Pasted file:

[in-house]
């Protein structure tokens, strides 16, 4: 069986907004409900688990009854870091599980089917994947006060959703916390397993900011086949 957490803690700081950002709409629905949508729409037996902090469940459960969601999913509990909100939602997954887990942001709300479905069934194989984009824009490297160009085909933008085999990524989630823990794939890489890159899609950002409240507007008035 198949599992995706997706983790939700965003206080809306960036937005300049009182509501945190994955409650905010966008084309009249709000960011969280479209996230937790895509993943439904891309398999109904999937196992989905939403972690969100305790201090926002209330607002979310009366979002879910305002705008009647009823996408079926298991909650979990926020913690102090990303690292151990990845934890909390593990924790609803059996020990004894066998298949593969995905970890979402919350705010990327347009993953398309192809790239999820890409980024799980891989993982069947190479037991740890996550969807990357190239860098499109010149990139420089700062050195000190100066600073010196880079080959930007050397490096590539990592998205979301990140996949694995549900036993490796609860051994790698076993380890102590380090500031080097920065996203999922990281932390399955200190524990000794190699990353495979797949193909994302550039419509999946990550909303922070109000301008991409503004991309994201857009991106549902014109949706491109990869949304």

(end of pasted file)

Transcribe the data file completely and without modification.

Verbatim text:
[in-house]
């Protein structure tokens, strides 16, 4: 069986907004409900688990009854870091599980089917994947006060959703916390397993900011086949 957490803690700081950002709409629905949508729409037996902090469940459960969601999913509990909100939602997954887990942001709300479905069934194989984009824009490297160009085909933008085999990524989630823990794939890489890159899609950002409240507007008035 198949599992995706997706983790939700965003206080809306960036937005300049009182509501945190994955409650905010966008084309009249709000960011969280479209996230937790895509993943439904891309398999109904999937196992989905939403972690969100305790201090926002209330607002979310009366979002879910305002705008009647009823996408079926298991909650979990926020913690102090990303690292151990990845934890909390593990924790609803059996020990004894066998298949593969995905970890979402919350705010990327347009993953398309192809790239999820890409980024799980891989993982069947190479037991740890996550969807990357190239860098499109010149990139420089700062050195000190100066600073010196880079080959930007050397490096590539990592998205979301990140996949694995549900036993490796609860051994790698076993380890102590380090500031080097920065996203999922990281932390399955200190524990000794190699990353495979797949193909994302550039419509999946990550909303922070109000301008991409503004991309994201857009991106549902014109949706491109990869949304």